When it comes to internet-enabled radios, it takes a lot to stand out from the crowd. Today we’re taking a look at the Grace Digital Encore, a beefy little Wi-Fi radio with huge sound, dead simple setup, and even smartphone support. Read on as we take a tour and put it through the paces.
Today we’re taking a look at the home networking hardware: what the individual pieces do, when you need them, and how best to deploy them. Read on to get a clearer picture of what you need to optimize your home network.
Today’s Ask How-To Geek is a bit of a role reversal: most people want an easy way to get their photos from their phone to their Facebook account but we’re solving a problem for a reader who wants to get his Facebook photos from his account to his phone. Read on as we show him how.
If you’re using multiple Google accounts simultaneously there’s a good chance that one of them is the one you want to default. When it isn’t the default it’s rather frustrating; read on as we show a reader how to ensure the account they want is the default one.
Compared to the complexity of purchasing a new graphics card or swapping out your motherboard purchasing a USB hub is definitely a simple purchase; but that doesn’t mean you should just grab the first one off the shelf at your local electronics store. There is an enormous discrepancy between build quality, features, and even safety between the different models. Read on as we show you what you need to get the best results and find the hub that fits your needs.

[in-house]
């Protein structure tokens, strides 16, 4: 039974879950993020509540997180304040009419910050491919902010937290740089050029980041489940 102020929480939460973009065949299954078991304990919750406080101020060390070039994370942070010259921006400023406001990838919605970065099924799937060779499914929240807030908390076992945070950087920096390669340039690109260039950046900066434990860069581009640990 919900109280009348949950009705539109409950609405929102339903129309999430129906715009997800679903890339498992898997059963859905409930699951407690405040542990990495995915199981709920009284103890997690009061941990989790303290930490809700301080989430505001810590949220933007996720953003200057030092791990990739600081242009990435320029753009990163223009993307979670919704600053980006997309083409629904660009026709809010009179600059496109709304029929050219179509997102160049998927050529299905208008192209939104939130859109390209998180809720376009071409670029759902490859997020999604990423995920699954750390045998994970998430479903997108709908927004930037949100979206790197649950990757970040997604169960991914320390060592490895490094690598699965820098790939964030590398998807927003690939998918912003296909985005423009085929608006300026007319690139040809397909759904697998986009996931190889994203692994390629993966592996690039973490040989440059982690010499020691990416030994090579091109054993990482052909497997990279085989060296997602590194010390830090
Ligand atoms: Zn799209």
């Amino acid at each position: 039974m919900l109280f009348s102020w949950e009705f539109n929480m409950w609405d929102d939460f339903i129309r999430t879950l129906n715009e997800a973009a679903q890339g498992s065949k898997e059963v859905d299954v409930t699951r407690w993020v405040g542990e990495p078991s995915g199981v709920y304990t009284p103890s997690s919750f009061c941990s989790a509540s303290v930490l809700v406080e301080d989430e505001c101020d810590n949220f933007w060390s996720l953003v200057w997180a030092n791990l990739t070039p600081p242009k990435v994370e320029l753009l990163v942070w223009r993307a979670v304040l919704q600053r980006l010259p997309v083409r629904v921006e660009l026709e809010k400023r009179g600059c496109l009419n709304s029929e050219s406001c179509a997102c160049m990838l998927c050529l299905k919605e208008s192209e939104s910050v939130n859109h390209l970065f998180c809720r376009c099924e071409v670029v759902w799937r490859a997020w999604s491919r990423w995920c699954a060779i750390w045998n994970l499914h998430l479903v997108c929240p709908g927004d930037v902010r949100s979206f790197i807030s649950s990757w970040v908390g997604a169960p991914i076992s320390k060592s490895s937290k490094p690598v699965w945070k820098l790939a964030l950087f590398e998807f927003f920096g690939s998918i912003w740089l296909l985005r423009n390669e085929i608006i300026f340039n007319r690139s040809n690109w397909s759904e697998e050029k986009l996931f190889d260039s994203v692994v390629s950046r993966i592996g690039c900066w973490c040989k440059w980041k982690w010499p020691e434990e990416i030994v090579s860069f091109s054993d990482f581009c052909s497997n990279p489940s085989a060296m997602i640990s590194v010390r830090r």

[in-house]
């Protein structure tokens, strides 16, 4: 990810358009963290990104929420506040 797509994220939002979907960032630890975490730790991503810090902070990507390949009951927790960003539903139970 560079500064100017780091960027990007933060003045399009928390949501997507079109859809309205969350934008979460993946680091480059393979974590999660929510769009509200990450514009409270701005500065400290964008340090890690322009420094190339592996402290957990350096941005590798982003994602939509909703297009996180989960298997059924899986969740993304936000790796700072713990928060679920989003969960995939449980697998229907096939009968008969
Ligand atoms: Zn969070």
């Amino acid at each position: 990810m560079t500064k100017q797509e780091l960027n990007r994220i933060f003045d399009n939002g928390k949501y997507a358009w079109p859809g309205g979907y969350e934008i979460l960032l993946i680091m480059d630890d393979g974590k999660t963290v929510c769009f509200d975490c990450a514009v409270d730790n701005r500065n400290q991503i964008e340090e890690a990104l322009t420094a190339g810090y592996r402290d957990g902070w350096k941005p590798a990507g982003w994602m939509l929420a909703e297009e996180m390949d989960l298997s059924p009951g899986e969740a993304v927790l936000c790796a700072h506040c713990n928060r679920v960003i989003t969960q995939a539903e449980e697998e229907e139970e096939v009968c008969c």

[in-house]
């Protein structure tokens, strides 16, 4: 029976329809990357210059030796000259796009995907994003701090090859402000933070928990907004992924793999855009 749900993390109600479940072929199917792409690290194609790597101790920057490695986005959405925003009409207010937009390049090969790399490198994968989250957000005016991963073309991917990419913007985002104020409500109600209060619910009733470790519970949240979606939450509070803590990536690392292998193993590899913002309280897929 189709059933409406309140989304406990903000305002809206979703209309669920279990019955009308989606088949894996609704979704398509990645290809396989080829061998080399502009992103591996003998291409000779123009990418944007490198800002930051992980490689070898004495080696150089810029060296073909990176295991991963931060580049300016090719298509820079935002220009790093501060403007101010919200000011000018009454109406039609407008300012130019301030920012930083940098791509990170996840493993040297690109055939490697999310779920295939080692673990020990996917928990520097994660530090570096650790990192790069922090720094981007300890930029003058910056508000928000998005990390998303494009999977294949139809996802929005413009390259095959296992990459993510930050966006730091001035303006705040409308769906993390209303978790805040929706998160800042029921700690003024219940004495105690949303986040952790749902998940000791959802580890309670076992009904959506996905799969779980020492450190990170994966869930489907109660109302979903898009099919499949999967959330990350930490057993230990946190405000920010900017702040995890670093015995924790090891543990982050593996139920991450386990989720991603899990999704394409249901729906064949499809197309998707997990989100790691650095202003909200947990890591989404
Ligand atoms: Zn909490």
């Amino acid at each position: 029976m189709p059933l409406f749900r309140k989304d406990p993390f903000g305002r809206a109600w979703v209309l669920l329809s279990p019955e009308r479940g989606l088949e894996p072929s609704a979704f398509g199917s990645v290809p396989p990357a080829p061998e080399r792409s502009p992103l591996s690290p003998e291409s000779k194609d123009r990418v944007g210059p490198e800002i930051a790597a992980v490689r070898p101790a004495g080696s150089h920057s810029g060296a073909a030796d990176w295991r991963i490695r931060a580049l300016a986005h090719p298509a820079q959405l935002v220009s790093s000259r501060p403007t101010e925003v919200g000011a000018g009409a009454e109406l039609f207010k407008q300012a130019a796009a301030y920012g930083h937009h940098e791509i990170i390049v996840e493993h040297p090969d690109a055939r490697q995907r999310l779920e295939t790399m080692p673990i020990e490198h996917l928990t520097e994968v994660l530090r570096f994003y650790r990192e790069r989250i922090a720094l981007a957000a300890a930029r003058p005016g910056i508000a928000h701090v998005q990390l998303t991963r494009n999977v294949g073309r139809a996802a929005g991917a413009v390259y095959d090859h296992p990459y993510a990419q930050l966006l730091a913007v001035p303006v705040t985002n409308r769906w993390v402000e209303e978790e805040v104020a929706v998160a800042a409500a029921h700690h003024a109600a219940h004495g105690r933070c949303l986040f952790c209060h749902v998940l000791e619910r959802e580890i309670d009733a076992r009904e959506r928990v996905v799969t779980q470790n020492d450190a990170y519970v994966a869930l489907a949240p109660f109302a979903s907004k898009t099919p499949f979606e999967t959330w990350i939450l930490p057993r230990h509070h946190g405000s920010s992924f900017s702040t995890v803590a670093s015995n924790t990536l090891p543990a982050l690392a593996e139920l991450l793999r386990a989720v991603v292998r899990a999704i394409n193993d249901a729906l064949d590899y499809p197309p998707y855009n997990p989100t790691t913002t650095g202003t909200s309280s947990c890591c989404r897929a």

Facebook might be updating menus and interfaces left and right, but that sure doesn’t mean they make them easier to use in the process. The poor menu design and vague terminology makes it pretty difficult to make changes (or to undo those changes), in many cases. Read on as we help a reader liven up their news feed by returning previously hidden friends to the forefront.
If you’re in the market for a sport-oriented smartwatch to help you mind your heartbeat, laps, distance traveled, and more, the Magellan Echo is a solid budget-friendly entry into the smartwatch/fitness market. Read on as we explore the numerous features, long battery life, and a few limitations to be aware of.
Over-the-ear headphones (or, for the terminology-loving, circumaural headphones) come in two primary flavors: open-back and closed-back. Before you sink some serious cash into a nice pair of headphones it pays to know the difference.
The FileHub is a little digital Swiss Army knife of useful tools; you can recharge your devices, link them together via mobile hotspot, stream files to them, and in turn back files up from your devices to the FileHub. Read on as we put it through the paces and see if a device smaller than a deck of cards can really shine in all those categories.